Yes, I’m back from my break, and yes, thanks, I had a lovely time. I managed to keep in touch with events, of course, with the help of my trusty laptop and wonderful BBC News online – but thank goodness nothing much ever happens in August.
I gather there was just a bit of flooding (was it 20 million people affected across south Asia?), a spot of foot-and-mouth; a touch of turbulence on the world stock markets; several more British casualties in Iraq and Afghanistan – oh yes, and something about a great white shark that wasn’t photographed off the coast of Cornwall.
And guess what: Iran is back in the news. Two developments you may have missed during all the storm dramas (both financial and meteorological) of the past few days -- although you won't have missed them if you've been listening to the programme this week: the US is said to be about to designate the Iranian Revolutionary Guards as a “foreign terrorist organisation”, and Washington has just signed a new military assistance deal with Israel that’s worth some $30 billion over the next 10 years.
That’s an increase of about 25 per cent over current levels – and the Israeli prime minister, Ehud Olmert, says it will help to preserve his country's military advantage over other countries in the Middle East, ie Iran. (Incidentally, Washington is also providing generous military assistance to Saudi Arabia, Egypt and other Gulf states. What do they all have in common? They all have reason to fear Iran.)
I remember when the Cold War ended in 1989, analysts started asking who would turn out to be the new enemy of the West. (I’m no psychologist, but there seems to be a primitive human need to define ourselves at least in part by who our enemies are.) At first, Islam seemed to be the most likely choice. But now, our governments’ fears appear to be more focused: they don’t so much fear an entire religion, rather they fear the aggressive political manifestation of one branch of that religion, the Islamic Republic of Iran.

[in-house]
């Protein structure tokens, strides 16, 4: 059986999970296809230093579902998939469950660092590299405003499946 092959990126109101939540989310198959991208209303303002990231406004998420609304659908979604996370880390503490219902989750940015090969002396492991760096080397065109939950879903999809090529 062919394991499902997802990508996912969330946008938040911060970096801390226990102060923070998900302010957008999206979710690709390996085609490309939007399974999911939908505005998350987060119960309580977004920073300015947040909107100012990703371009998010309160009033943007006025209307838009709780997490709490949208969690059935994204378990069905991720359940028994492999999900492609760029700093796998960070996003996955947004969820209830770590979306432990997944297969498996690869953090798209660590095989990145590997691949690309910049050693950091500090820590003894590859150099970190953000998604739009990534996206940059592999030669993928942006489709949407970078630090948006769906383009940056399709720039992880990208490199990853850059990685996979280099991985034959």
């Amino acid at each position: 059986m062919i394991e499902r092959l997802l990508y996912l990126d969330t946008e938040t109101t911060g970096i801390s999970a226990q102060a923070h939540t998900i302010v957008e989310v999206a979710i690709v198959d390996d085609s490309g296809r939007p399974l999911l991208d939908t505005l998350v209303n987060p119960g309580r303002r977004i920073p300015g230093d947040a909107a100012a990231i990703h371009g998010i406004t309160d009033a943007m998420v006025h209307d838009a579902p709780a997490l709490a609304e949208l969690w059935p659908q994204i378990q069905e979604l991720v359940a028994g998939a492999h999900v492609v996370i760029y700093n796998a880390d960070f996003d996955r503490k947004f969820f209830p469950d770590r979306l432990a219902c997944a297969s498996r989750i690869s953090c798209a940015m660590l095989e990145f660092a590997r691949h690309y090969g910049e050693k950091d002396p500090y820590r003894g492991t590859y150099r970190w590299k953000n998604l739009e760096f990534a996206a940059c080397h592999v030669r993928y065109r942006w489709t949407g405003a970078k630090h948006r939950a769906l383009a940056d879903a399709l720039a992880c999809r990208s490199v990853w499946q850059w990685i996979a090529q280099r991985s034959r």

Washington claims to have irrefutable evidence that the Iranian Revolutionary Guards are deeply involved in the surreptitious acquisition of nuclear technology, and are financing, equipping and training Hizbollah in Lebanon, Hamas in Gaza, and a variety of militia groups in Iraq. They also, of course, were responsible for the capture of the 15 British marines and naval personnel in the Gulf last March.
But what good will calling them terrorists do? Well, it would enable the US to seize any of their assets that happen to be within US jurisdiction, and it would enable Washington to take action against any US company that does business with the Guards or their commercial front organisations. And, of course, it would be a way to ratchet up the pressure on the UN Security Council to agree to tougher sanctions against Tehran.
There have been signs for many months now in Tehran of strains within the government between those who favour opening up to the West and trying to defuse some of the current tensions, and those close to the mercurial president, Mahmoud Ahmadinejad, who prefer a more confrontational approach. There is a parallel debate in Western capitals between those who say the time for sweet-talking is over (the European Union tried “constructive dialogue” for years, but seems now pretty much to have given up), and those who insist that it is still more sensible to engage with the so-called “moderate” elements in Tehran. I wonder which approach you would favour?
By the way, on the subject of stock market turmoil, have you noticed that even after all the recent talk of crises and collapses, the current level of the FTSE-100 index (at time of writing, mid-morning on Friday) is just about exactly where it was a year ago? I sometimes wonder if we get a bit over-excited about these things.